GPs ecardWorld Rb Awareness Week 2014: Help us to raise awareness

Join our online campaign: share our ecard on Facebook or forward our info email to colleagues. Email This e-mail address is being protected from spambots. You need JavaScript enabled to view it. for more information.

 

 

 

Are you Rb aware? Take the test and earn CME credits.

Click here to take the ‘Recognising retinoblastoma’ test on myCME.com. This article covers how to recognise and appropriately manage retinoblastoma in children.

 

Direct ophthalmoscopy tutorial

Click here to view a direct ophthalmoscopy tutorial provided with the kind permission of Moorfields Eye Hospital.

 

Referrals

If you are unable to confidently rule out retinoblastoma with a red reflex test NICE guidelines state an urgent referral must be made for children with:

  • a white pupillary reflex (leukocoria). Pay attention to parents reporting an odd appearance in their child’s eye.
  • a new squint or change in visual acuity if cancer is suspected.
  • a family history of retinoblastoma and visual problems. (Screening is necessary from birth.)

Urgent referrals should be made to the local ophthalmology department. We recommend you call through to alert them to this case and to find out the speed with which their urgent referrals are seen (in some cases it can be longer than two weeks).

Download our leaflet on retinoblastoma for health professionals

 

Supporting patients who had Rb

A percentage of Rb patients will have an increased risk of developing second primary cancers. Patients should be monitored for any worrying or persistent problems such as unexplained lumps or pains, new skin moles or changes to an existing mole.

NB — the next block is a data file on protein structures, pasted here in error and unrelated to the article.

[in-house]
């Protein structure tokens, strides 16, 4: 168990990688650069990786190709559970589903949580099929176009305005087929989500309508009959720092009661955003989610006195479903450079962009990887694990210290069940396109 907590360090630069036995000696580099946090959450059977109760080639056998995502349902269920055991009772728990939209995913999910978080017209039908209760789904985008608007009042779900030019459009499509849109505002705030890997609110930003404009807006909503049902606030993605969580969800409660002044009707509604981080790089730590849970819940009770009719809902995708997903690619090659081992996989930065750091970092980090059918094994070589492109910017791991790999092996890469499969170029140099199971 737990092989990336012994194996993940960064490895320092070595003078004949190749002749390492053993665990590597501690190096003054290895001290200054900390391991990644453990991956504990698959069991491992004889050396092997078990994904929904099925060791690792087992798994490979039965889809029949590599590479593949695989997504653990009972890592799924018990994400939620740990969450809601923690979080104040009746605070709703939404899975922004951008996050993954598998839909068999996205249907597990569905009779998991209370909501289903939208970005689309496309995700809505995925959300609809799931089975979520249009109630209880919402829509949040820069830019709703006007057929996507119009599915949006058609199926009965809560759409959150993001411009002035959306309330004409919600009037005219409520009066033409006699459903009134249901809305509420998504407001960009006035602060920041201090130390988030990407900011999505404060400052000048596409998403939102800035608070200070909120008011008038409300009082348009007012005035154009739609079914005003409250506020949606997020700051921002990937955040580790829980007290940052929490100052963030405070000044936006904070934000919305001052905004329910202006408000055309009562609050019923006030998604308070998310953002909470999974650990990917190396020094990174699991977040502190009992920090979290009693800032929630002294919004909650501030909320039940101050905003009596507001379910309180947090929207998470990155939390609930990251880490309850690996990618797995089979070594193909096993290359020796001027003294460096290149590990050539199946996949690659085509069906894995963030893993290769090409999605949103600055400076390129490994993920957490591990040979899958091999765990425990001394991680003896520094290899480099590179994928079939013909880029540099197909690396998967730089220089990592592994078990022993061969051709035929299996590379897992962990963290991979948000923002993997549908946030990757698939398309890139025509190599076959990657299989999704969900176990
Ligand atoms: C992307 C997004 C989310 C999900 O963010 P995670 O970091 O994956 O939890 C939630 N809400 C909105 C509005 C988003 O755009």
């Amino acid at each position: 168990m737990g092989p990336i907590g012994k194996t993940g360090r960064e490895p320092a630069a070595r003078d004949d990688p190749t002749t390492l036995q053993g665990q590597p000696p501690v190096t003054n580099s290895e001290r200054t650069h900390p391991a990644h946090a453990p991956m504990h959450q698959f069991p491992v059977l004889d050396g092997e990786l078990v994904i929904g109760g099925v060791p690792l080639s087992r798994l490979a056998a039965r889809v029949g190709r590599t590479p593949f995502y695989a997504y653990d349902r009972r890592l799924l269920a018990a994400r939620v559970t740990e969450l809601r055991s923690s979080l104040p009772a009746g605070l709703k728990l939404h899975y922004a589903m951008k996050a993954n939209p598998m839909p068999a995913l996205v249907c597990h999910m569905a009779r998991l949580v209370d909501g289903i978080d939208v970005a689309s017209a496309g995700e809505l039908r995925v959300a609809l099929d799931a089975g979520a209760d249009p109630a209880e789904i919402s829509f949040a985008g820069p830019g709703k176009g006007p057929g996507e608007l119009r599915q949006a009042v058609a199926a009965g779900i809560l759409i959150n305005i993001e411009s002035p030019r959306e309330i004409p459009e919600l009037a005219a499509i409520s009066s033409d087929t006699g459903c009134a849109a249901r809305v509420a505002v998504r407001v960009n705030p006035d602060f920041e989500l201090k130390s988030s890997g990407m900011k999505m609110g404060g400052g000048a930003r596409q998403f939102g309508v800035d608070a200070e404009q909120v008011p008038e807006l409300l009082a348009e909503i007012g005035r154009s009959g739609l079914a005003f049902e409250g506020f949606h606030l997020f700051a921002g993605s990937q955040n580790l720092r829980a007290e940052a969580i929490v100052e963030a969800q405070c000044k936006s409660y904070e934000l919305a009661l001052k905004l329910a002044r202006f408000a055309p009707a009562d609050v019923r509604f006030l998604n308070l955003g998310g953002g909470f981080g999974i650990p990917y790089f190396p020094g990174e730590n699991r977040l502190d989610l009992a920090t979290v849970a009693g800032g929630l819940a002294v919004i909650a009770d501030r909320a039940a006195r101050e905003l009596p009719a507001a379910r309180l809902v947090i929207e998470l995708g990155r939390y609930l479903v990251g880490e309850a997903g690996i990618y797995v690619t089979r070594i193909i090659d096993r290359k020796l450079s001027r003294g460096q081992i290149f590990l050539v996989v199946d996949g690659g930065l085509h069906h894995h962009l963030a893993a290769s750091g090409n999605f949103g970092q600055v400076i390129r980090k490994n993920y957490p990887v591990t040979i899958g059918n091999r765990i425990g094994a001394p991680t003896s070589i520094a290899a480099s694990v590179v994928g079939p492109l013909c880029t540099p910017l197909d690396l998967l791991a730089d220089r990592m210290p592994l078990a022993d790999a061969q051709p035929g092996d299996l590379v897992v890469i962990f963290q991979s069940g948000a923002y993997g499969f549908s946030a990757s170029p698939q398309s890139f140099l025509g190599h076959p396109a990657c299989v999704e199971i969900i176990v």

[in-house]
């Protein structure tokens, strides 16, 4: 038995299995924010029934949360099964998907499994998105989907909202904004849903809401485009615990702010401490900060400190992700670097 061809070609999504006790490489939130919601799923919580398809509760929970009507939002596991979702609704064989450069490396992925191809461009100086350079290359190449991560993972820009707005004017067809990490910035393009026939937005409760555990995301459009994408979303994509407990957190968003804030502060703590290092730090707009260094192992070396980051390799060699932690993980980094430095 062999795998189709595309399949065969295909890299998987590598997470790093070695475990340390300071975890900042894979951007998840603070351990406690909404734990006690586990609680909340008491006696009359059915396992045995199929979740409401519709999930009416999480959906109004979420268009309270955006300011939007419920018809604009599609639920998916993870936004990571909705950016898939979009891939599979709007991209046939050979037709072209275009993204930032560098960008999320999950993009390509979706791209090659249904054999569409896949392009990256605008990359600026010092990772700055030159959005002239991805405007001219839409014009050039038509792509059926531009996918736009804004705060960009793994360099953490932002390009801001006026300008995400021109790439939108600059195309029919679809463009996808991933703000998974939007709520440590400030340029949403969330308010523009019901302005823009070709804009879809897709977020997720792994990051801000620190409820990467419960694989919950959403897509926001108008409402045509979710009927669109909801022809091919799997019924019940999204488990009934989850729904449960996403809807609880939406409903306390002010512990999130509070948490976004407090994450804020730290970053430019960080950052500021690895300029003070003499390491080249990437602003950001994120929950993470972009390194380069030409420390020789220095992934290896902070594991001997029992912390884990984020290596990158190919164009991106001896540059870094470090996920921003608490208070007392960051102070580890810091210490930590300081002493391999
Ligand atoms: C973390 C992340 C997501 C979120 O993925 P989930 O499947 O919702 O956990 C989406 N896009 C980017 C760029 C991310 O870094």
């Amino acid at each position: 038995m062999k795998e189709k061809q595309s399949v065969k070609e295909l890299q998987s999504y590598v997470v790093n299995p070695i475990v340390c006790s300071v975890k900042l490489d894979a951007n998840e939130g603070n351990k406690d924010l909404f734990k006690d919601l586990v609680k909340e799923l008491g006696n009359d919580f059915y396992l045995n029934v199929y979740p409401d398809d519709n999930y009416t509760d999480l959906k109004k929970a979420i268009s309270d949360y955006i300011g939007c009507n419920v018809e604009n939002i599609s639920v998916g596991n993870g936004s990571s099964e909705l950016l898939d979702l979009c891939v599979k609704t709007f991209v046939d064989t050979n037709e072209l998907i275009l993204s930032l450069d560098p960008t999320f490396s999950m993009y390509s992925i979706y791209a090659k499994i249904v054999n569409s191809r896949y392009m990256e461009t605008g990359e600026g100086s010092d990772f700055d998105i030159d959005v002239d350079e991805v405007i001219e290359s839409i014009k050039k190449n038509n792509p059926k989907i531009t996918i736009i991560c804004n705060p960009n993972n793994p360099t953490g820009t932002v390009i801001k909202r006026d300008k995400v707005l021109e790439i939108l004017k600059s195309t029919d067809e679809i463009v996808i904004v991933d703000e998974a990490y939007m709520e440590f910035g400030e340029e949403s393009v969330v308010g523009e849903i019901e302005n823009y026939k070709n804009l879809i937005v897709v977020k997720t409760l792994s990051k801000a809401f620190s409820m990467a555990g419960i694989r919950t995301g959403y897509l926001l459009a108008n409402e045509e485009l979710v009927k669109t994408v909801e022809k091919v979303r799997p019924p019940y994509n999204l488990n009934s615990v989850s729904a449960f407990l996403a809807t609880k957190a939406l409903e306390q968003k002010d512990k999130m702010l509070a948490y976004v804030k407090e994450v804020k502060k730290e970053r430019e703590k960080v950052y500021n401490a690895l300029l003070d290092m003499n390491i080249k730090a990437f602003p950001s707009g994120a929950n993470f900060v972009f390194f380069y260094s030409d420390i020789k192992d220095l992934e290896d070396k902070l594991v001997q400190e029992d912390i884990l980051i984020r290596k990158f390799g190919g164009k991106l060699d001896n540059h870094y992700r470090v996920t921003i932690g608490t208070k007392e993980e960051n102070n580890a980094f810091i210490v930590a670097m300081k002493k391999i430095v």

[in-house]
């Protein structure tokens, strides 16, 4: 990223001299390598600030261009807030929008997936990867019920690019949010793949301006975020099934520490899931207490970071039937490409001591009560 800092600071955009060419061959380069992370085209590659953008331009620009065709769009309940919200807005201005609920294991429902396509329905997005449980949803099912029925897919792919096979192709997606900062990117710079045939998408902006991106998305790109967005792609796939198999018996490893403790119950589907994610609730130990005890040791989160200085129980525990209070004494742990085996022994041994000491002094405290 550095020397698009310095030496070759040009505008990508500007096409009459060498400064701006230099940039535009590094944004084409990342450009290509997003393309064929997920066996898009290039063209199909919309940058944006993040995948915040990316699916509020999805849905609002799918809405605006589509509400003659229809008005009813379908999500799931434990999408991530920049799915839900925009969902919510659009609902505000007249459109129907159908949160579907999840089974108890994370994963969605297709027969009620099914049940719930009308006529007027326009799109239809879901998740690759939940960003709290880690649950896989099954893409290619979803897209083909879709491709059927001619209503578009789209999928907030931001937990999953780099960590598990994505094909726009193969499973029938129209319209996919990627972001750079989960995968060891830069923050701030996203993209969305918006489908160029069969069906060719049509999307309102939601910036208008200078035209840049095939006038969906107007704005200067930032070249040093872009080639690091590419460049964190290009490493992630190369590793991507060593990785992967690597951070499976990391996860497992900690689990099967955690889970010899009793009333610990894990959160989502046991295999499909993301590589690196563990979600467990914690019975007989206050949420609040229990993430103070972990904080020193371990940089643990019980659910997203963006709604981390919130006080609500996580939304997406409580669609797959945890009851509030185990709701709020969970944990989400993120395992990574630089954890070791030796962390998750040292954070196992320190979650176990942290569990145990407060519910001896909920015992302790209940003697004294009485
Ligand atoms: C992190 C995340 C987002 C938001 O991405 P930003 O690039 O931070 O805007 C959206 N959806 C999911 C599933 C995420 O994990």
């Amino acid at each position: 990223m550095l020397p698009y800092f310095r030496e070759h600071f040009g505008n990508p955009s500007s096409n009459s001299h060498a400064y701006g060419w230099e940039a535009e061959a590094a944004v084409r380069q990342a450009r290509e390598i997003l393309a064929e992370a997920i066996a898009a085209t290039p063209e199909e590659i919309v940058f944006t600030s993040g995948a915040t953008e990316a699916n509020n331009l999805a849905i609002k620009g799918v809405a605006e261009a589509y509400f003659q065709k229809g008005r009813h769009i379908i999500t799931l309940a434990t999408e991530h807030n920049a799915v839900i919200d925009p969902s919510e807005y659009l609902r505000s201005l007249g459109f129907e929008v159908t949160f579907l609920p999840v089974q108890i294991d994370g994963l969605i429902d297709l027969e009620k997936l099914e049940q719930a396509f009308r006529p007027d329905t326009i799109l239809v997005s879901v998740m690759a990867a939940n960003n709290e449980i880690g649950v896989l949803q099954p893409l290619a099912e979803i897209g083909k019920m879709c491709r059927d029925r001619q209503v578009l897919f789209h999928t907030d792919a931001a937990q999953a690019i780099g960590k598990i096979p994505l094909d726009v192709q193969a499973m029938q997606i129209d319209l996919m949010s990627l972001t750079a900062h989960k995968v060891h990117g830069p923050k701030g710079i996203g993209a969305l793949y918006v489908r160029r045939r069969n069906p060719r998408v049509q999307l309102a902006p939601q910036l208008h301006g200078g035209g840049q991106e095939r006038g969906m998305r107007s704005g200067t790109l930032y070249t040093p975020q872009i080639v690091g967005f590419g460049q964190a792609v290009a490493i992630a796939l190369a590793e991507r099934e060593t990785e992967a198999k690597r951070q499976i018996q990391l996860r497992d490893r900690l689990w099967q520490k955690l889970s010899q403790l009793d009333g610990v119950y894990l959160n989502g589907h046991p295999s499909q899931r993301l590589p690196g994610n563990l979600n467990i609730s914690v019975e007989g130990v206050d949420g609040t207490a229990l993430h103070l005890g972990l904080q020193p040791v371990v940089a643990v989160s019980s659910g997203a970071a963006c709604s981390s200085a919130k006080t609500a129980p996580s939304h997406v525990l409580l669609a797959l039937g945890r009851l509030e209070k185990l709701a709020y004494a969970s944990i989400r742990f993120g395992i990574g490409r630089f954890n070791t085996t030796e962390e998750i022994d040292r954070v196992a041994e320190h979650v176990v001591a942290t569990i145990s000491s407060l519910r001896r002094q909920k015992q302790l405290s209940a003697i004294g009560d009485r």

Anyone who has had Rb should be monitored to detect and manage any long-term problems caused by the disease or treatment in order to ensure the best possible quality of life.

For more information on caring for an adult who had Rb as a child click here.

 

Genetics

Adults who had Rb as a child may require genetic screening when planning a family. For more information on the genetic implications of retinoblastoma visit our genetics section where you will find more information for your patient on the importance of screening in some circumstances.

There are two pages you may wish to direct your patients to especially:
Planning a baby
Screening your child

 

Other issues

Any medical issues related to retinoblastoma and follow-up can be directed to the specialist teams at the Royal London Hospital or Birmingham Children’s Hospital. For more information on these specialist retinoblastoma (Rb) services follow the links below to the hospital sites and genetic screening units.

Royal London Hospital retinoblastoma service

Royal London Hospital retinoblastoma genetic screening unit

Birmingham Children's Hospital retinoblastoma service

 

You may find the following Childhood Eye Cancer Trust articles helpful:

Reddy, A (2013) Eye disease - recognising retinoblastoma, GP [online]

Maxwell, P (2013) Identifying signs of retinoblastoma, Nursing Times, Vol 109 No 28

paper icon Click here to download this article

Bishop, K (2013) Retinoblastoma: the parental perspective, British Undergraduate Journal of Ophthalmology, Vol 1, Issue 1

paper icon Click here to download this article

Carter, J (2009) Recognizing the signs of retinoblastoma. Practice Nursing 20(8): 394–397.

paper icon Click here to download this article

Carter, J (2010) Supporting patients after retinoblastoma. Practice Nursing 21(1): 38-40.

paper icon Click here to download this article

Carter, J (2009) Retinoblastoma - The issues faced by adults who had retinoblastoma as a child, GP Magazine 17/04/09: 41-43.

Carter, J (2011) Retinoblastoma - The issues faced by adults who had retinoblastoma as a child, GP [online]

Avaliable at: http://www.gponline.com/Clinical/article/897922/Retinoblastoma/ [Accessed 14/07/2001]

Halford, L et al. (2008) Retinoblastoma for life. Focus - Royal College of Ophthalmologists Summer: 5-6.

paper icon Click here to download this article

 

Become a professional member

For any professional whose work is somehow related to retinoblastoma or people affected by the condition. Join us.